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Dziga Vertov: The Man with the Movie Camera and Other Newly-Restored Works
The bravura day-in-the-life-of-Russia silent The Man with the Movie Camera has been endlessly discussed in film studies classes, picked apart by critcs, and ranked near the tops of innumberable "Best Of" lists. Dziga Vertov's pioneering documentary has a place in film history, but how well do we know the actual man with the movie camera? Flickr Alley's Blu Ray release Dzinga Vertov: The Man with the Movie Camera attempts to shed some light on this Soviet master - not only does it have a lovingly restored, pristine version of his most iconic film, it also includes four other 1924-34 propaganda films which give a full picture of this inventive filmmaker.
The films on Dzinga Vertov: The Man with the Movie Camera reveal a dazzling film craftsman who had one foot in the European Avant Garde, the other in the Communist dogma of his hero, Vladimir Lenin. Post-Revolution Russia was an interesting time, when the Soviet bureocracy was pushing forth an oppressive, murderous regime, yet needed the forward-looking, creative talents of believers like Vertov to spread their collective-utopia message. While the outright propaganda displayed in the other films may seem strident to our modern eyes, one can still view them as proof of Vertov's impressive skill with camera angles, editing, juxtaposition and layering of images. It was certainly on display in this set's earliest film, 1924's Kino Eye, while Enthusiasm (1931) and Three Songs of Lenin (1934) demonstrated that he had as much virtuosity with sounds and music as with imagery.
Along with a comprehensive, 24-page book supplying lots of background information on Vertov and his work, Flicker Alley's Dzinga Vertov: The Man with the Movie Camera's single Blu Ray release contains the following, newly restored films:
The Man with the Movie Camera (1929; 68 minutes)
The Man with the Movie Camera is Vertov's masterpiece, a fragmentary salute to the glories of the Soviet Union that stands with Sherlock, Jr. and Nosferatu as one of the most inventive-ever silent films. As proven by the other films on this set, Vertov was well-versed in the film uses of propaganda. This particular one expands on that concept, however, making it a lasting comment on how humankind has mastered the machinery it builds and, indeed, has become an indelible part of it (one of the recurring visual motifs: an eye superimposed on a camera lens).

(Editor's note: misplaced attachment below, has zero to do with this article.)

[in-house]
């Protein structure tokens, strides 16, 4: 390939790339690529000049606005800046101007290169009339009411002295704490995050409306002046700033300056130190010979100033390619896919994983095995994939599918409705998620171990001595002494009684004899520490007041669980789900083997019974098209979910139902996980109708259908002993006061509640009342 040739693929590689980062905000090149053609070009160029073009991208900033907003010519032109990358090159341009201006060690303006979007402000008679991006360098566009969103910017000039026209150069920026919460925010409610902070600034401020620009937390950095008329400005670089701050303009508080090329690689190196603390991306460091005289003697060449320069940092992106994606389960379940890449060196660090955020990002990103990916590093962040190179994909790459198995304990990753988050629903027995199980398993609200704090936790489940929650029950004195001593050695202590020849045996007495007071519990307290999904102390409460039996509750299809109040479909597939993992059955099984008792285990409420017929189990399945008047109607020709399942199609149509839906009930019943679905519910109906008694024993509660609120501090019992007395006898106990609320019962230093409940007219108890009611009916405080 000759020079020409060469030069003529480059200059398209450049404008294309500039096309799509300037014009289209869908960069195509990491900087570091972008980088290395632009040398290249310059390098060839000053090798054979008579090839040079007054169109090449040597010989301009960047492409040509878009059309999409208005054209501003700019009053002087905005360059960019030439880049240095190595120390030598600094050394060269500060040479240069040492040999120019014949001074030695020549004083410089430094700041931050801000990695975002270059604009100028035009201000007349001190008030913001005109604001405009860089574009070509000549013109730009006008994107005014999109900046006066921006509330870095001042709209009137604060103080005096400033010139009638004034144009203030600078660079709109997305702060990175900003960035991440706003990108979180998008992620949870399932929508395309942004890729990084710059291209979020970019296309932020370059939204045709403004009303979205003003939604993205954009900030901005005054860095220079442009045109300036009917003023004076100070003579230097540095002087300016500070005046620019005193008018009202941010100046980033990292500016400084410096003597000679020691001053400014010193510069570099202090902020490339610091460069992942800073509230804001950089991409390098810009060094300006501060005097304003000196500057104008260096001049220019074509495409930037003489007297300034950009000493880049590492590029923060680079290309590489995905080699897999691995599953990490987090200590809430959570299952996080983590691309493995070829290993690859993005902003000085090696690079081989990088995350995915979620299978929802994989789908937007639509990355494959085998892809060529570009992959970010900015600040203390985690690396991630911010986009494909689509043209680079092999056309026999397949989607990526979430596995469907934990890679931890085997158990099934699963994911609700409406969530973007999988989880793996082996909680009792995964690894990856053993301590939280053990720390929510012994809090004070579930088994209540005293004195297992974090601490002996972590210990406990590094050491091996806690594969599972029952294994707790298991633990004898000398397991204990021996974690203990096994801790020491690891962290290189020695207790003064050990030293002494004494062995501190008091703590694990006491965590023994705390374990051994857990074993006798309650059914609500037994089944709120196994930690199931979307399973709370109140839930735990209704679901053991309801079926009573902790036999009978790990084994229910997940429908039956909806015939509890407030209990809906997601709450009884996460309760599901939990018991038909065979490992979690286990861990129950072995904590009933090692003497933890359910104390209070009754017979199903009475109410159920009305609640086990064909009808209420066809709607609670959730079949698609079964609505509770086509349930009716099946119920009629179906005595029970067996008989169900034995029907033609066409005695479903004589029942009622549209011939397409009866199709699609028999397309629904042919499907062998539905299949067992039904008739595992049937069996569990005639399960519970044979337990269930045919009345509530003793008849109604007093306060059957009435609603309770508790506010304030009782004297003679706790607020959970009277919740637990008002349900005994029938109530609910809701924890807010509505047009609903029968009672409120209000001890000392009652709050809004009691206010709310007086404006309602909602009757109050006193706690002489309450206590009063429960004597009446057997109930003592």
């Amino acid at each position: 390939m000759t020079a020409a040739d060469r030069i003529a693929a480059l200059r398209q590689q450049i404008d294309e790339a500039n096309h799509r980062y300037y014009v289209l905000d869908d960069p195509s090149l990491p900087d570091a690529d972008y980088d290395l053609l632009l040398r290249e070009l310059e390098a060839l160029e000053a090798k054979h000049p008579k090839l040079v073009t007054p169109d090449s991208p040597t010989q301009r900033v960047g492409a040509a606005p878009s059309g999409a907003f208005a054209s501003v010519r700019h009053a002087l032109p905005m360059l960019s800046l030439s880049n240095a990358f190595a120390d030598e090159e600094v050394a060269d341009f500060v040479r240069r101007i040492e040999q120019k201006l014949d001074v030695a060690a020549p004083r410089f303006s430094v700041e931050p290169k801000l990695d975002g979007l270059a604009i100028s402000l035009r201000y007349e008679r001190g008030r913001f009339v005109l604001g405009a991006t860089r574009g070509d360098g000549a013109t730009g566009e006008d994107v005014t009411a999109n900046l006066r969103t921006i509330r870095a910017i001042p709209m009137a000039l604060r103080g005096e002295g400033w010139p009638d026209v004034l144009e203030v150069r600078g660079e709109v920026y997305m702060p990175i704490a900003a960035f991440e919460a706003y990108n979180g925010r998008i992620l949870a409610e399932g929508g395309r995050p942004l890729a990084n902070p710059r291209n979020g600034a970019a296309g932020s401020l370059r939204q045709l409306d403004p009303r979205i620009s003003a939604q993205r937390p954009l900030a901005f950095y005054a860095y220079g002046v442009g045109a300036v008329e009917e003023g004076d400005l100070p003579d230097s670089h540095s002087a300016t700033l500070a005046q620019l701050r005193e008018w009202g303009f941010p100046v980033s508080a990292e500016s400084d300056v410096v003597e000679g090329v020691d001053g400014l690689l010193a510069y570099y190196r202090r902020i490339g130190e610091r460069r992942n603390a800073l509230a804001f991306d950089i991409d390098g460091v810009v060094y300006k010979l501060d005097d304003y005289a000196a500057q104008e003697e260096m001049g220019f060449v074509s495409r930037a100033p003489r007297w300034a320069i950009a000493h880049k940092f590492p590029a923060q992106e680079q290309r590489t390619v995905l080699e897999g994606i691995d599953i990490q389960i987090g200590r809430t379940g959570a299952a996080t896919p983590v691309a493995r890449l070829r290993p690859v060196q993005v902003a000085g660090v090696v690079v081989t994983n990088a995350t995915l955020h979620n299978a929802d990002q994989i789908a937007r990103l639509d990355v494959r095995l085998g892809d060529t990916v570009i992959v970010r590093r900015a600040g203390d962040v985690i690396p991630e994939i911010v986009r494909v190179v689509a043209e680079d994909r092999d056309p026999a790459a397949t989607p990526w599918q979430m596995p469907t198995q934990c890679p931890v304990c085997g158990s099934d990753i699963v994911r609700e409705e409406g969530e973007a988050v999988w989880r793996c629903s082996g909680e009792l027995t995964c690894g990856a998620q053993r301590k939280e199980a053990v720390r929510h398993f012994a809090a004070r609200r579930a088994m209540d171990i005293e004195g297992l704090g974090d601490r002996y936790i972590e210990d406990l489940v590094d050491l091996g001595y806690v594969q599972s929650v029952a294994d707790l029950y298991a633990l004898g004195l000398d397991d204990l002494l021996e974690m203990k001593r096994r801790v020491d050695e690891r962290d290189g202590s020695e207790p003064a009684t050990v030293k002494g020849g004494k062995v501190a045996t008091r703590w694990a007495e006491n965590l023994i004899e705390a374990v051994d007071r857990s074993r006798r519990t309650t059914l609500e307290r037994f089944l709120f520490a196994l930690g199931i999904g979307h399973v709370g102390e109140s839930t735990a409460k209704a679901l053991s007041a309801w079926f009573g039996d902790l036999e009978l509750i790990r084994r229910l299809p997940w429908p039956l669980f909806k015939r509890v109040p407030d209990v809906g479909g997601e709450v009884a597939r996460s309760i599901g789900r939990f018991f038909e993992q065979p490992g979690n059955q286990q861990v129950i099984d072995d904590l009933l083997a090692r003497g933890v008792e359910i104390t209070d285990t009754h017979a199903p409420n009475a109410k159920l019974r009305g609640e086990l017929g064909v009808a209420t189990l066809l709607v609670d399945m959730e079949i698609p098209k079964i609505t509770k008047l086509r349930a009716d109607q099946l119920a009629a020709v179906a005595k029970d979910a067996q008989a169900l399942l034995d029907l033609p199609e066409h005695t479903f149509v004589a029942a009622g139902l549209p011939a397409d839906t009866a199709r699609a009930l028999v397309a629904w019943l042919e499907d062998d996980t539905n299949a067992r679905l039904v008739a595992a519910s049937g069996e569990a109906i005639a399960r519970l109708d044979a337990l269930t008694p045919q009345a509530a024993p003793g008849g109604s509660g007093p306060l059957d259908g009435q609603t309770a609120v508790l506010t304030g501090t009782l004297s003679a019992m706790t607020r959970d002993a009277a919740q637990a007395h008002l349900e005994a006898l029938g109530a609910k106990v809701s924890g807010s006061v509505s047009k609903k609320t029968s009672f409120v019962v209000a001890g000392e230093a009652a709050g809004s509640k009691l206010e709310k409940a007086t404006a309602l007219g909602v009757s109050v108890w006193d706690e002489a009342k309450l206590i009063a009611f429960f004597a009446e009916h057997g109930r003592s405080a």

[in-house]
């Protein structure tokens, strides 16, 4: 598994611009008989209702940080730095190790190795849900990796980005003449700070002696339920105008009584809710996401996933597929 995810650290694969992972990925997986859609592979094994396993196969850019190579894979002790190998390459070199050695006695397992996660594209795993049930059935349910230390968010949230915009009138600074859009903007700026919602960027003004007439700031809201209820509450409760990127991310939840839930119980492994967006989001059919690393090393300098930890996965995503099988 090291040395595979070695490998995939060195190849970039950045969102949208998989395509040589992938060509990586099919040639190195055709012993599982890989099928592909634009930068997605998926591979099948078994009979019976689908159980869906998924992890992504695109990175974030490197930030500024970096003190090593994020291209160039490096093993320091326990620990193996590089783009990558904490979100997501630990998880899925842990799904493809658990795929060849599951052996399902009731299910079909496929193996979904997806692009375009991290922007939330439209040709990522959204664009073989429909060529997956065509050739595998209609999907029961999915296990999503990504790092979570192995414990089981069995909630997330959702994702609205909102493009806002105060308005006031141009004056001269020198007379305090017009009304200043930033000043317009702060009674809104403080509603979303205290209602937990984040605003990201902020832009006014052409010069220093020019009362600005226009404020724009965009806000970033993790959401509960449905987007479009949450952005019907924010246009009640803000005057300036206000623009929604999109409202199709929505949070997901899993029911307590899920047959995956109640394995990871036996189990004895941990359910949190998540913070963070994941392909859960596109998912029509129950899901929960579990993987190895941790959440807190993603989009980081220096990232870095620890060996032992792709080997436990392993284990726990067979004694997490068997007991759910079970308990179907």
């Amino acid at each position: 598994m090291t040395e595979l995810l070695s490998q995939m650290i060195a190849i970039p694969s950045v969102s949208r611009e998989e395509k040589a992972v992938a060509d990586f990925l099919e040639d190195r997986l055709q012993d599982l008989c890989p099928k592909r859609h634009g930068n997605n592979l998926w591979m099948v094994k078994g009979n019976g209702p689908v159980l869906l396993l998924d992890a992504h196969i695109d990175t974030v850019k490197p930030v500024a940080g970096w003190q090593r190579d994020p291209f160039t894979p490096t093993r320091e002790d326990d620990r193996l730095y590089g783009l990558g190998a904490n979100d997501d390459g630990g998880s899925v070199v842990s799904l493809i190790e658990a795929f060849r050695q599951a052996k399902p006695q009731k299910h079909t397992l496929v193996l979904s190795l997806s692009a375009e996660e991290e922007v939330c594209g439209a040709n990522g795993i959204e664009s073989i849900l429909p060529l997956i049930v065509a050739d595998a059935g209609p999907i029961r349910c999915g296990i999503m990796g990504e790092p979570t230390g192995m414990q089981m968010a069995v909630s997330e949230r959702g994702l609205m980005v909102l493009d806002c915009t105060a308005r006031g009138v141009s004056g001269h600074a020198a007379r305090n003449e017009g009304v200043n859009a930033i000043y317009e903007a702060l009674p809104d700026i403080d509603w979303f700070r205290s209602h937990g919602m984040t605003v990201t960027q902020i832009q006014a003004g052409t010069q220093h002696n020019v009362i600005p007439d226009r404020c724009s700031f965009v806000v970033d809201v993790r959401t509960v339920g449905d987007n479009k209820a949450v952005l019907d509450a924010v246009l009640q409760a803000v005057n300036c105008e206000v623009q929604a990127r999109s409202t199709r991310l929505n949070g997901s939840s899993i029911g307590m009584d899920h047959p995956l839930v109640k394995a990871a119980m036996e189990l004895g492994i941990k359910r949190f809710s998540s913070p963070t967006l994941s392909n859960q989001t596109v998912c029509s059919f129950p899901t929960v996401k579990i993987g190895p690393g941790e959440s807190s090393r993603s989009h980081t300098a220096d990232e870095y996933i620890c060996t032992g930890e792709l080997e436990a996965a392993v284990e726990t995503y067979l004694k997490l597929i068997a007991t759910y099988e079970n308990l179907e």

Vertov sets up The Man with the Movie Camera as a film-within-a-film, where images of movie theater seats magically lowering themselves cues in the audience that they're as much a part of the machinery as the onscreen activity. A series of opening text screens state that this film is an impressionistic portrait of Russia in all its gorgeous diversity, with no title cards to distract from the flow of imagery. What follows is a dizzying array of juxtapositions involving machines and motion - city dwellers on their commutes, wealthy citizens in automobiles, a funeral procession with a woman giving birth, factories pumping out steel and cigarettes, healthy comrades diving, taking mud baths, playing basketball. Throughout, Vertov himself is seen athletically trooping about these locales with his tripod-mounted camera, a living being (shown stop-motion animated at one point) and extension of the filmmaker's body.
Kino Eye (1924; 78 minutes)
The blatant propaganda of Kino Eye definitely stands as a byproduct of Vertov's time as a newsreel producer, although this film's crafty usage of raw documentary footage paves the way for Movie Camera. Though it uses a lot of hyperbole-filled text cards to make its point, the tightly edited flow of imagery and unadorned documentary footage show that Vertov found his voice pretty early on. The film rambles on a lot and could have benefitted from several trims. Segments such as the magic show performed in front of some enraptured children demonstrate his ability to capture everyday moments. There's also some inventively done parts that make it worth a peek - including two odd, reverse-filmed segments showing bread loaves and cuts of meat evolving into, respectively, wheat fields and a live bull.
Kino Pravda (1925; 23 minutes)
Part of a series of state-produced newsreels, Kino Pravda has Vertov in full-on adoration mode. The short film honored the anniversary of Lenin's death by celebrating what he accomplished - paving the way for a new, supposedly liberated Russia. Once again, Vertov's inventiveness with double exposures, mirror images, adjusted speeds and other celluloid tricks leave an impact, despite the strident, pro-Communism message.